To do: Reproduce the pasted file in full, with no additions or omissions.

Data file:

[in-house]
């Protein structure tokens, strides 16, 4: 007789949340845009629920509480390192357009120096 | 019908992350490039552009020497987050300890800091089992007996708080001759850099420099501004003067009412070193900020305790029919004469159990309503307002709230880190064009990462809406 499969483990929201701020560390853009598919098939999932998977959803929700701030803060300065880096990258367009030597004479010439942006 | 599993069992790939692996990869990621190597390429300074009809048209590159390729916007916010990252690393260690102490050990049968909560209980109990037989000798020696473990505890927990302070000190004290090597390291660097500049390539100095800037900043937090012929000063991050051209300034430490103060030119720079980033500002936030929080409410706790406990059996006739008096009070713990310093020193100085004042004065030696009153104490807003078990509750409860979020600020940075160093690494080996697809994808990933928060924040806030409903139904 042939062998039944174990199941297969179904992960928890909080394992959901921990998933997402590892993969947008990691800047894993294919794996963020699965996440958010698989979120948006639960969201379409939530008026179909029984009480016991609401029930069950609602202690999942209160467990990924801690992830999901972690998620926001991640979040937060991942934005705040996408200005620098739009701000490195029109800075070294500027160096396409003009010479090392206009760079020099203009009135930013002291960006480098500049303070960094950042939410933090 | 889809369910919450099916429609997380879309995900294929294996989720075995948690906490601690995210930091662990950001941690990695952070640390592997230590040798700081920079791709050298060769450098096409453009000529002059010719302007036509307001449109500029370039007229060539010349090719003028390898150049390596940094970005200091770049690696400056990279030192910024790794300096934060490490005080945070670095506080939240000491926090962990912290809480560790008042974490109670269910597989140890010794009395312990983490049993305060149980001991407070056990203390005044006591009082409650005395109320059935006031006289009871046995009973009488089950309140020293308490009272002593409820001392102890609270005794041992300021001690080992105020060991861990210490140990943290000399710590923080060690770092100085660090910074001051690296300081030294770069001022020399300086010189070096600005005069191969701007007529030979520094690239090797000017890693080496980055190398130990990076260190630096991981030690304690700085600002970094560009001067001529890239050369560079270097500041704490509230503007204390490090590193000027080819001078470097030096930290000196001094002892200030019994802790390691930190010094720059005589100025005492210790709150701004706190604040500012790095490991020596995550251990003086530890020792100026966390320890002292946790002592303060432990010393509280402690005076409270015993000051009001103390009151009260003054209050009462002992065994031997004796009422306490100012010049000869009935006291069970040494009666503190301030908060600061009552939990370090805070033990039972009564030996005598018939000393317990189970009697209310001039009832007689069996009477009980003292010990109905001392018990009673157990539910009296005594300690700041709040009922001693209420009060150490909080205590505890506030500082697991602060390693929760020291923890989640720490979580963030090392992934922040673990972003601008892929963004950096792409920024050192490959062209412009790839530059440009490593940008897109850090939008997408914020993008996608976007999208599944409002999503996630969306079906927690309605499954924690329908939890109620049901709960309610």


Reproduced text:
[in-house]
């Protein structure tokens, strides 16, 4: 007789949340845009629920509480390192357009120096 | 019908992350490039552009020497987050300890800091089992007996708080001759850099420099501004003067009412070193900020305790029919004469159990309503307002709230880190064009990462809406 499969483990929201701020560390853009598919098939999932998977959803929700701030803060300065880096990258367009030597004479010439942006 | 599993069992790939692996990869990621190597390429300074009809048209590159390729916007916010990252690393260690102490050990049968909560209980109990037989000798020696473990505890927990302070000190004290090597390291660097500049390539100095800037900043937090012929000063991050051209300034430490103060030119720079980033500002936030929080409410706790406990059996006739008096009070713990310093020193100085004042004065030696009153104490807003078990509750409860979020600020940075160093690494080996697809994808990933928060924040806030409903139904 042939062998039944174990199941297969179904992960928890909080394992959901921990998933997402590892993969947008990691800047894993294919794996963020699965996440958010698989979120948006639960969201379409939530008026179909029984009480016991609401029930069950609602202690999942209160467990990924801690992830999901972690998620926001991640979040937060991942934005705040996408200005620098739009701000490195029109800075070294500027160096396409003009010479090392206009760079020099203009009135930013002291960006480098500049303070960094950042939410933090 | 889809369910919450099916429609997380879309995900294929294996989720075995948690906490601690995210930091662990950001941690990695952070640390592997230590040798700081920079791709050298060769450098096409453009000529002059010719302007036509307001449109500029370039007229060539010349090719003028390898150049390596940094970005200091770049690696400056990279030192910024790794300096934060490490005080945070670095506080939240000491926090962990912290809480560790008042974490109670269910597989140890010794009395312990983490049993305060149980001991407070056990203390005044006591009082409650005395109320059935006031006289009871046995009973009488089950309140020293308490009272002593409820001392102890609270005794041992300021001690080992105020060991861990210490140990943290000399710590923080060690770092100085660090910074001051690296300081030294770069001022020399300086010189070096600005005069191969701007007529030979520094690239090797000017890693080496980055190398130990990076260190630096991981030690304690700085600002970094560009001067001529890239050369560079270097500041704490509230503007204390490090590193000027080819001078470097030096930290000196001094002892200030019994802790390691930190010094720059005589100025005492210790709150701004706190604040500012790095490991020596995550251990003086530890020792100026966390320890002292946790002592303060432990010393509280402690005076409270015993000051009001103390009151009260003054209050009462002992065994031997004796009422306490100012010049000869009935006291069970040494009666503190301030908060600061009552939990370090805070033990039972009564030996005598018939000393317990189970009697209310001039009832007689069996009477009980003292010990109905001392018990009673157990539910009296005594300690700041709040009922001693209420009060150490909080205590505890506030500082697991602060390693929760020291923890989640720490979580963030090392992934922040673990972003601008892929963004950096792409920024050192490959062209412009790839530059440009490593940008897109850090939008997408914020993008996608976007999208599944409002999503996630969306079906927690309605499954924690329908939890109620049901709960309610």